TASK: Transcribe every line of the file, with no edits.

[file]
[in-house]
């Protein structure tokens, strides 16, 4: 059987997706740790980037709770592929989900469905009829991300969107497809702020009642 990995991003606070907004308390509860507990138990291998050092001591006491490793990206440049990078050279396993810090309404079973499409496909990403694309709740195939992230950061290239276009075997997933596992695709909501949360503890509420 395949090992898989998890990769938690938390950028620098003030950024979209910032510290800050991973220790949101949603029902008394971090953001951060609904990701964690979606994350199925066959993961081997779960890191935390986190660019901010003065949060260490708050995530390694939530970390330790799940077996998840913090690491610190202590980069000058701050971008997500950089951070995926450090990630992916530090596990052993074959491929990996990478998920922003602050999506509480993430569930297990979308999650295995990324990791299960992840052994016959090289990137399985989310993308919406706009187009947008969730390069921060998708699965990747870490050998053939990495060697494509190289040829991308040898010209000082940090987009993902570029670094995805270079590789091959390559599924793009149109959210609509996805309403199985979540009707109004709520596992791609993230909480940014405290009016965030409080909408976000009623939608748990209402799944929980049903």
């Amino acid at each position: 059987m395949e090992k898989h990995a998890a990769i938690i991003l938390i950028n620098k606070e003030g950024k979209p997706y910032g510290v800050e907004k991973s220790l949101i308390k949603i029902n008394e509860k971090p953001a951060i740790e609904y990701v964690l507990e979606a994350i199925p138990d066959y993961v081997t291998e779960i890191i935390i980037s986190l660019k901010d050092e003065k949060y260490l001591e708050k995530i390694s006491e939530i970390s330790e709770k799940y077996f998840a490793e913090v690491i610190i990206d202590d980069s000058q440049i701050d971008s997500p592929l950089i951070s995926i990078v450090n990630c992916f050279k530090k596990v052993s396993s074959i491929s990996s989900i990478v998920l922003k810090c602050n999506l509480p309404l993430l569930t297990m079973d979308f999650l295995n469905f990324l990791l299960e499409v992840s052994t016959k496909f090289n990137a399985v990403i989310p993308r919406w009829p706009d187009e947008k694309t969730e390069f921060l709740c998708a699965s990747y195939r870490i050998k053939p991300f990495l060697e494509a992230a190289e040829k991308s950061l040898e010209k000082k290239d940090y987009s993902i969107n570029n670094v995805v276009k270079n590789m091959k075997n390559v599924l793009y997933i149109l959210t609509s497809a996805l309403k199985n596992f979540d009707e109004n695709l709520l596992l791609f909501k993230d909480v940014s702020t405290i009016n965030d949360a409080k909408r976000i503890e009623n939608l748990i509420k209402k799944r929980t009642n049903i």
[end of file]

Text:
[in-house]
């Protein structure tokens, strides 16, 4: 059987997706740790980037709770592929989900469905009829991300969107497809702020009642 990995991003606070907004308390509860507990138990291998050092001591006491490793990206440049990078050279396993810090309404079973499409496909990403694309709740195939992230950061290239276009075997997933596992695709909501949360503890509420 395949090992898989998890990769938690938390950028620098003030950024979209910032510290800050991973220790949101949603029902008394971090953001951060609904990701964690979606994350199925066959993961081997779960890191935390986190660019901010003065949060260490708050995530390694939530970390330790799940077996998840913090690491610190202590980069000058701050971008997500950089951070995926450090990630992916530090596990052993074959491929990996990478998920922003602050999506509480993430569930297990979308999650295995990324990791299960992840052994016959090289990137399985989310993308919406706009187009947008969730390069921060998708699965990747870490050998053939990495060697494509190289040829991308040898010209000082940090987009993902570029670094995805270079590789091959390559599924793009149109959210609509996805309403199985979540009707109004709520596992791609993230909480940014405290009016965030409080909408976000009623939608748990209402799944929980049903």
């Amino acid at each position: 059987m395949e090992k898989h990995a998890a990769i938690i991003l938390i950028n620098k606070e003030g950024k979209p997706y910032g510290v800050e907004k991973s220790l949101i308390k949603i029902n008394e509860k971090p953001a951060i740790e609904y990701v964690l507990e979606a994350i199925p138990d066959y993961v081997t291998e779960i890191i935390i980037s986190l660019k901010d050092e003065k949060y260490l001591e708050k995530i390694s006491e939530i970390s330790e709770k799940y077996f998840a490793e913090v690491i610190i990206d202590d980069s000058q440049i701050d971008s997500p592929l950089i951070s995926i990078v450090n990630c992916f050279k530090k596990v052993s396993s074959i491929s990996s989900i990478v998920l922003k810090c602050n999506l509480p309404l993430l569930t297990m079973d979308f999650l295995n469905f990324l990791l299960e499409v992840s052994t016959k496909f090289n990137a399985v990403i989310p993308r919406w009829p706009d187009e947008k694309t969730e390069f921060l709740c998708a699965s990747y195939r870490i050998k053939p991300f990495l060697e494509a992230a190289e040829k991308s950061l040898e010209k000082k290239d940090y987009s993902i969107n570029n670094v995805v276009k270079n590789m091959k075997n390559v599924l793009y997933i149109l959210t609509s497809a996805l309403k199985n596992f979540d009707e109004n695709l709520l596992l791609f909501k993230d909480v940014s702020t405290i009016n965030d949360a409080k909408r976000i503890e009623n939608l748990i509420k209402k799944r929980t009642n049903i």